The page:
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The Reefer Ship Market in 1998

At the cross-roads

Market context and trends 

The 1997-1998 season was the worst that had been experienced for 15 years. Given the climate conditions and above all an economic context that was again diffi-cult, it was more than disappointing overall, dashing the few hopes that the owners-operators might have had. 

In the event, all the contracts were renewed at rates below those of the previous year, and the spot rates were set on average 34% below those obtained one year before. Furthermore, the season was extremely short, and the seasonal rates slumped from the second half of March. 

The 12-month time-charter activity was very limited and rates were low. Large ships were once again preferred to medium-size vessels. 

Despite a slight increase in the scrapping rate, retirements from the fleet were not able to offset the arrival of new ships. 

The nature of the 1997-1998 campaign was influenced by several factors. 

Climatic events severely disrupted export prospects in some regions of the world: 

  • all through the season: influence of the El Niño weather pattern, with higher than normal temperatures in the northern hemisphere, abundant rainfall in South America, drought in Central America, Indonesia, Australia and New Zealand; 
  • in Ecuador 20% of the plantations were affected by torrential rain, with one fifth of this percentage entirely destroyed; 
  • late apple harvest in Chile; 
  • in contrast to forecasts of a 20% increase in citrus fruit exports from Morocco, rain caused a reduction of approximately 15% compared to the previous season; 
  • poor core fruit harvests in New Zealand (about 25% lower than the previous year) because of the drought; 
  • orange harvests in Brazil about 30% lower than the previous year, following the development of an insect disease on the citrus fruits. To a world economic context that w as hardly euphoric (financial crisis in the Far East and political and economic crisis in Russia) and the unfavorable climatic effects discussed above can be added other factors which have contributed to the negative trend in freight rates compared to the previous year:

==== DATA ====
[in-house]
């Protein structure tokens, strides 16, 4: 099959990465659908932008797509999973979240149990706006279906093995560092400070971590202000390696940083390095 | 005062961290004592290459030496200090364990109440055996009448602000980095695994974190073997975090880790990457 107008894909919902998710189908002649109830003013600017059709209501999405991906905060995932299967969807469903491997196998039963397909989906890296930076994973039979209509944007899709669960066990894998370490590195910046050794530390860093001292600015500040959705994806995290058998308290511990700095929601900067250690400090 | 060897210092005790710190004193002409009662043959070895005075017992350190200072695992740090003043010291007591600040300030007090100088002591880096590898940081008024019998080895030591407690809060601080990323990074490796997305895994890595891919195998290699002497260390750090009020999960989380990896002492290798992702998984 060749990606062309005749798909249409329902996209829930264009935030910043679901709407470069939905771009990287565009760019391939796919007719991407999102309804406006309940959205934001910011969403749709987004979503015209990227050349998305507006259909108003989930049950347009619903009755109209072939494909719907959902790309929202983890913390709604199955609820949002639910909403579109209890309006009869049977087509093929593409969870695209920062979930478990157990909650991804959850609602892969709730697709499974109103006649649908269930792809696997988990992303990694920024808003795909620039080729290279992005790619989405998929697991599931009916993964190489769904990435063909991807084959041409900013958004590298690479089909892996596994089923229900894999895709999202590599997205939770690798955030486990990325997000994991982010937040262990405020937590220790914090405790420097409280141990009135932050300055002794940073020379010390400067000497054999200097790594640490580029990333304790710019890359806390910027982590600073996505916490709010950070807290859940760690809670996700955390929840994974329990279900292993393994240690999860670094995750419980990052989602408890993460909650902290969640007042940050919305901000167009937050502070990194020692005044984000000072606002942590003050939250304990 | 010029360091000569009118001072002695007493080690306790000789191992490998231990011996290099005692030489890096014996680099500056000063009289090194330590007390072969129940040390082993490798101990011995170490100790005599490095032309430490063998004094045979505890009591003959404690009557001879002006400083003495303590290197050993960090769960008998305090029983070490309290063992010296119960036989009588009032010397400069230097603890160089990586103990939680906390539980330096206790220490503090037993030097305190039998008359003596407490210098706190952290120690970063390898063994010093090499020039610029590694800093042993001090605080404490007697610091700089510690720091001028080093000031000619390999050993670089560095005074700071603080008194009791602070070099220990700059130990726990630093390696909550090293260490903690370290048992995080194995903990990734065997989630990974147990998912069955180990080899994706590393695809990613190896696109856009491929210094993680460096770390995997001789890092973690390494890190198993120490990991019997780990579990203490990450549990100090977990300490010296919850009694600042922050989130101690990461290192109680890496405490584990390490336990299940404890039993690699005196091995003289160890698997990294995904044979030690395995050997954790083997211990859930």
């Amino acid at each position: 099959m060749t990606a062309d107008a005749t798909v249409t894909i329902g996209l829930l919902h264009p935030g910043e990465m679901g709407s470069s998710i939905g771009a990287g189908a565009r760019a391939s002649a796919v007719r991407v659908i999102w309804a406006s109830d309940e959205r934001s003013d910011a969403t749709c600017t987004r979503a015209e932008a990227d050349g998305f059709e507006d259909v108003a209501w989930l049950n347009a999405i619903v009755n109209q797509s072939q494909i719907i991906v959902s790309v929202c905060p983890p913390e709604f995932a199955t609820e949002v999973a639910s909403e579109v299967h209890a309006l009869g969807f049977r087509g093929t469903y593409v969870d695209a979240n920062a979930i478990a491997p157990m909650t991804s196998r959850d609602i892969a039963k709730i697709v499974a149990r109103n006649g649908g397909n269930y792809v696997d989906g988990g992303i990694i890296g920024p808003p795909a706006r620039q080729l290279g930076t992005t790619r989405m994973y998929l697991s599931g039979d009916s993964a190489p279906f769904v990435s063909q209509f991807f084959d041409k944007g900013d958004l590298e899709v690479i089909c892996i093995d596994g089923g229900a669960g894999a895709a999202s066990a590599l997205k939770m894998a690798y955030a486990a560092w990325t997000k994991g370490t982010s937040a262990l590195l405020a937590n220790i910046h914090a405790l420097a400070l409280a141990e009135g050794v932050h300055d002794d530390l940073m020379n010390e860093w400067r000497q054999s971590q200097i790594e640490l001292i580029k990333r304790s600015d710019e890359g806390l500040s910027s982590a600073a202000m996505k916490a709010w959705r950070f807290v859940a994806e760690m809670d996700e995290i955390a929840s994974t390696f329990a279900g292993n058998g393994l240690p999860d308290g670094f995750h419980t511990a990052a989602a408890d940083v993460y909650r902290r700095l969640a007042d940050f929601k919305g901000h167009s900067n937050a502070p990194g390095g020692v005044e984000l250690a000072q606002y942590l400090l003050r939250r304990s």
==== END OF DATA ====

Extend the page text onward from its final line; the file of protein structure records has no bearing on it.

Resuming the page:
• increasingly strong competition from container ships, 
  • increase in the world reefer ship fleet, 
  • strong dollar, 
  • high stocks of squid in Japan and Korea, 
  • high stocks of apples and pears in the United States, 

linked to the reduction in exports to the Far East, leading to a decrease in imports from Chile. 

The following significant events could be noted in the market in 1998: 

  • January 1998: Purchase by Del Monte (which already held 51% of the shares) of the remaining 49% of Horn-Linie shares, held by the Compagnie Générale Maritime. 
  • January 1998: Following the condemnation of the European Union (EU) banana import system by the World Trade Organization (WTO) in an initial judgement in April, then on appeal in November 1997, the European Commission in Brussels adopts a new project for submission to the EU agriculture ministers and the WTO. The main change is the elimination of the import license system. 
  • March 1998: Cool Carriers starts a new weekly service from Durban to North Europe and the United Kingdom.